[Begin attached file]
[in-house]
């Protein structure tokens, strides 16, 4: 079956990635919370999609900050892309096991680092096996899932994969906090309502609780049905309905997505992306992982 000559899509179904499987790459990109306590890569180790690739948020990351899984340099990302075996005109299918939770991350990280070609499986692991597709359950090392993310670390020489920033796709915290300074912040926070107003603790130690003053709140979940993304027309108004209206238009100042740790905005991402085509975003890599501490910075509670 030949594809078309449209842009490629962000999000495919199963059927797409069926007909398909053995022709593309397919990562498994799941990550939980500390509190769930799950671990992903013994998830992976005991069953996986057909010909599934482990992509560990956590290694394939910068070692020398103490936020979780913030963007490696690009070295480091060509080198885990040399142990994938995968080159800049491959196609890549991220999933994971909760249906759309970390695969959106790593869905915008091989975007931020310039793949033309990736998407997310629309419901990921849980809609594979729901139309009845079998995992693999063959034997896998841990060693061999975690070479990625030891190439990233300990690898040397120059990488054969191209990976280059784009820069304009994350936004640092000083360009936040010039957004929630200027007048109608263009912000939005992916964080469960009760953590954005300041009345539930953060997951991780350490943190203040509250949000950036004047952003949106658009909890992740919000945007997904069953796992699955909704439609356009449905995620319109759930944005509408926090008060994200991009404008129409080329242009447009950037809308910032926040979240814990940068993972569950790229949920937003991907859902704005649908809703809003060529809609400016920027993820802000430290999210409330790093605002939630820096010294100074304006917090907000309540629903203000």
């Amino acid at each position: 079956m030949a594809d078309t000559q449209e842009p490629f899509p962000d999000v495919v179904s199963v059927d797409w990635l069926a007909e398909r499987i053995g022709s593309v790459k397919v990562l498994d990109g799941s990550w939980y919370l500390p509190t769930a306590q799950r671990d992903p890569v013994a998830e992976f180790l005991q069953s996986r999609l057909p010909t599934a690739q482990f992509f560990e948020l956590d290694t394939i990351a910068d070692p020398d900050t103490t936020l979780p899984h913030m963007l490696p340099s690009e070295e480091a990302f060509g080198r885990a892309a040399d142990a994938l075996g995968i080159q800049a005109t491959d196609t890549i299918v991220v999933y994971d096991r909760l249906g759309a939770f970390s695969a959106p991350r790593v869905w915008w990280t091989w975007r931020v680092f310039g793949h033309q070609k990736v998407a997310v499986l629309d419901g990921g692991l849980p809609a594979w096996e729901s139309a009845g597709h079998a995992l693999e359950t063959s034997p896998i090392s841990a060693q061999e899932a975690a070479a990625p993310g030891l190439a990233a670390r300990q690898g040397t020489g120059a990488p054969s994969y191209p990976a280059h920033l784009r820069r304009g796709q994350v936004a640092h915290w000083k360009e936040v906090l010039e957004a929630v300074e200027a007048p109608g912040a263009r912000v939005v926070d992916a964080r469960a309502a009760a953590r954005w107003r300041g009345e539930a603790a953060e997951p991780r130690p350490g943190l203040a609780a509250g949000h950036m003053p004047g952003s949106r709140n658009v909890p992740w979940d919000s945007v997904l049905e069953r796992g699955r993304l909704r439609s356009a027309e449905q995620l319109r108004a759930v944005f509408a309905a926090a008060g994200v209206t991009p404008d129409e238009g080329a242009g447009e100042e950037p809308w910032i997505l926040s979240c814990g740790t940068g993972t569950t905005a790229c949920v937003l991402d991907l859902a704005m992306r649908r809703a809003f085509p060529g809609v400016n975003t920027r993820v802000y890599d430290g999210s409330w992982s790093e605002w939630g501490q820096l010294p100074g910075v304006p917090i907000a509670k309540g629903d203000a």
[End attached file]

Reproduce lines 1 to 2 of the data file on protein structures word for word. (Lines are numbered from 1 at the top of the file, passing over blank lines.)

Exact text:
[in-house]
């Protein structure tokens, strides 16, 4: 079956990635919370999609900050892309096991680092096996899932994969906090309502609780049905309905997505992306992982 000559899509179904499987790459990109306590890569180790690739948020990351899984340099990302075996005109299918939770991350990280070609499986692991597709359950090392993310670390020489920033796709915290300074912040926070107003603790130690003053709140979940993304027309108004209206238009100042740790905005991402085509975003890599501490910075509670 030949594809078309449209842009490629962000999000495919199963059927797409069926007909398909053995022709593309397919990562498994799941990550939980500390509190769930799950671990992903013994998830992976005991069953996986057909010909599934482990992509560990956590290694394939910068070692020398103490936020979780913030963007490696690009070295480091060509080198885990040399142990994938995968080159800049491959196609890549991220999933994971909760249906759309970390695969959106790593869905915008091989975007931020310039793949033309990736998407997310629309419901990921849980809609594979729901139309009845079998995992693999063959034997896998841990060693061999975690070479990625030891190439990233300990690898040397120059990488054969191209990976280059784009820069304009994350936004640092000083360009936040010039957004929630200027007048109608263009912000939005992916964080469960009760953590954005300041009345539930953060997951991780350490943190203040509250949000950036004047952003949106658009909890992740919000945007997904069953796992699955909704439609356009449905995620319109759930944005509408926090008060994200991009404008129409080329242009447009950037809308910032926040979240814990940068993972569950790229949920937003991907859902704005649908809703809003060529809609400016920027993820802000430290999210409330790093605002939630820096010294100074304006917090907000309540629903203000």